When Nicki Maggs took over at Ynysygerwn he had a plan to get the Neath League club up through the divisions and into the Welsh League.
Without question there were some raised eyebrows locally, but Maggs took the club through the divisions faster than anyone could have expected.
Having got there, he needed to keep his side there. And the team, currently playing at the Llandarcy Academy of Sports, just managed to keep themselves above the line, with a couple of crucial late results against eventually relegated Cwm Welfare and Caerleon.
For those who watched Ynysygerwn the side maintained their commitment to trying to play passing football right through the season, never seeming to waiver from the belief that that was the way they would achieve the results they needed.
“Survival was definitely the sole aim,” said Maggs talking to Y Clwb Pel Droed. “When I took over the club we’d just avoid relegation to Neath Division Two. When I spoke of getting us to the Welsh League I think some of the committee thought I had landed from Mars! That was five seasons ago, so when we arrived in Welsh League Division Three it was clear the focus would be on survival. We aren’t a club that could suddenly splash the cash – most of the players are paying direct debits to the club to play for us. I think, having avoided the drop, we can now go from strength-to-strength.”
With Swansea involved in their own relegation battle from the English Premier League, Maggs was going through a similar thought process to Paul Clement. Maggs said, “I’d played most of my career in division three, so I knew what the standard would be like and the challenge it ahead. It was about targeting the teams we could pick points up against. Looking back, I’d say we just about managed that.”
There were some tough results at the start of the season, with Maggs’ unit playing a number of the fancied sides early on in the season. There were some rather lopsided scores in that earlier period, but it didn’t concern the manager unduly. “To be honest, nothing really surprised me about the division except for how clinical the strikers had become! Every time we made a mistake we were punished. That’s how it went early on.
“I always wanted the team to play football, though, and that’s what we kept at. As we got the fitness levels right and got used to the opponents then things got better. We were able to get on a run in the autumn, including winning some cup games where the pressure was maybe off a little bit. However, then we had a cup defeat to Llanelli and a big gap over Christmas and that impacted what we’d built up.”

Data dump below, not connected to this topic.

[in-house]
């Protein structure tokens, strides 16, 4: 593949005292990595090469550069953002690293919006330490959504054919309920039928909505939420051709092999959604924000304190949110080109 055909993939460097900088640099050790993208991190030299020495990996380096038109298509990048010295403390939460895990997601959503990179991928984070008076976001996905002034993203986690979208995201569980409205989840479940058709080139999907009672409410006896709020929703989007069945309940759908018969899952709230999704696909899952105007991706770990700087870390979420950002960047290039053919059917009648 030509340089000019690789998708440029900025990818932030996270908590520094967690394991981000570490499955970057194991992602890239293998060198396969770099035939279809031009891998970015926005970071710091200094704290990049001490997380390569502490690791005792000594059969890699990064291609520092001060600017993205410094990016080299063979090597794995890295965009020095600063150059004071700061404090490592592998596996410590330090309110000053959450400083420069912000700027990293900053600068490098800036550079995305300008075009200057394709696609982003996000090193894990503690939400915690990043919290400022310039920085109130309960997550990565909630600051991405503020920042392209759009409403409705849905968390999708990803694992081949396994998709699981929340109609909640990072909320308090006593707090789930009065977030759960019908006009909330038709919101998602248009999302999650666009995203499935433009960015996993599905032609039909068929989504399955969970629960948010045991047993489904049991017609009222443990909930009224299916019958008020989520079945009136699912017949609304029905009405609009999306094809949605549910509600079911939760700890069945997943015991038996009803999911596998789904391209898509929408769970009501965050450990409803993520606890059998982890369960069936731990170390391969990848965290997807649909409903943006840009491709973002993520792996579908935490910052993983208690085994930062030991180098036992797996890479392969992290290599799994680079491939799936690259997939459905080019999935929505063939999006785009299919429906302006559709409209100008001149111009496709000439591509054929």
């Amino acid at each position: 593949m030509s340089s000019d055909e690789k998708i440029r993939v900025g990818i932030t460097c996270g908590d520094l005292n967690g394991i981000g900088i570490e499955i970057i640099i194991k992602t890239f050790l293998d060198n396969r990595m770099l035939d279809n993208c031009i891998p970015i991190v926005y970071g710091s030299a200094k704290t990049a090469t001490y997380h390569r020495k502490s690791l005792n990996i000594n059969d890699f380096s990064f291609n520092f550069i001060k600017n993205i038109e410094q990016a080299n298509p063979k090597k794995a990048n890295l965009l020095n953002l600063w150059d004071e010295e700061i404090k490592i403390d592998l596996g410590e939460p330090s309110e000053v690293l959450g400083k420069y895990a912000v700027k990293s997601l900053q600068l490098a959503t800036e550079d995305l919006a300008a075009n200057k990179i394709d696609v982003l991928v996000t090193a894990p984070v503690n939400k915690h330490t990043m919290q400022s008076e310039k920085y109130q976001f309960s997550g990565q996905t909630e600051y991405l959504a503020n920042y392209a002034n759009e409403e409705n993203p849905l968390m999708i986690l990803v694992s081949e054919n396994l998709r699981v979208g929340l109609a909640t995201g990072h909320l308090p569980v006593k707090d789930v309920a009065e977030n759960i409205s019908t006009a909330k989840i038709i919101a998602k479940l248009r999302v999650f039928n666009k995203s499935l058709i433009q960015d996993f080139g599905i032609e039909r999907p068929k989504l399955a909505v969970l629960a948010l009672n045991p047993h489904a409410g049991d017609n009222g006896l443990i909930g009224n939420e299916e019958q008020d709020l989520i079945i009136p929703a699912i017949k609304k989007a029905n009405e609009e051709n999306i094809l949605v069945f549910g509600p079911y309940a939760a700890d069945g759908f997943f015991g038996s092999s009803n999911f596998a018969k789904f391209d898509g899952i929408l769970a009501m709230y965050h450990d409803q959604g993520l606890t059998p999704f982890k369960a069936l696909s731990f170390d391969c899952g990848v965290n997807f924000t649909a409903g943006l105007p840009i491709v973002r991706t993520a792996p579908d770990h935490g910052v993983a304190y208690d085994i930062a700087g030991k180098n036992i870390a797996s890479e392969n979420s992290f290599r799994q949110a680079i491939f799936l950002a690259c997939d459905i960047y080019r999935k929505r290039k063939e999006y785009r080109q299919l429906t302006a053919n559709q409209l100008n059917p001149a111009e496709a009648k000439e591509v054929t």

At the turn of the year Maggs’ side went on another bad run, slipping from a position in mid-table every closer to the dreaded dotted line. Were there ever any doubts in the manager’s mind? “We just trusted the players to come good when we needed them,” said Maggs. “We went on a run of six or seven defeats, but we always trusted them. We won our derby with Trefelin 2-0, but we couldn’t follow that up. It was a real scrap at the end to get the points we needed.
“At 2-0 down away at Cwm Welfare for a moment I did wonder if we’d blown it, but we’re such a tight knit group and the lads kept going and got themselves back into the game. Once we got a goal, it all changed and that was a big point.”
Having kept his side up, Maggs is now looking to take the next step. “Looking back we needed a better start to the season. I think we’ve got the fitness right, but we need to be more clinical. If we can get better in front of goal I’d say we can get into the top ten next season.”
Lofty aims for a side that half a decade ago was struggling in the Neath Leagues, but those committee members who thought he was from Mars probably aren’t doubting his ambition now.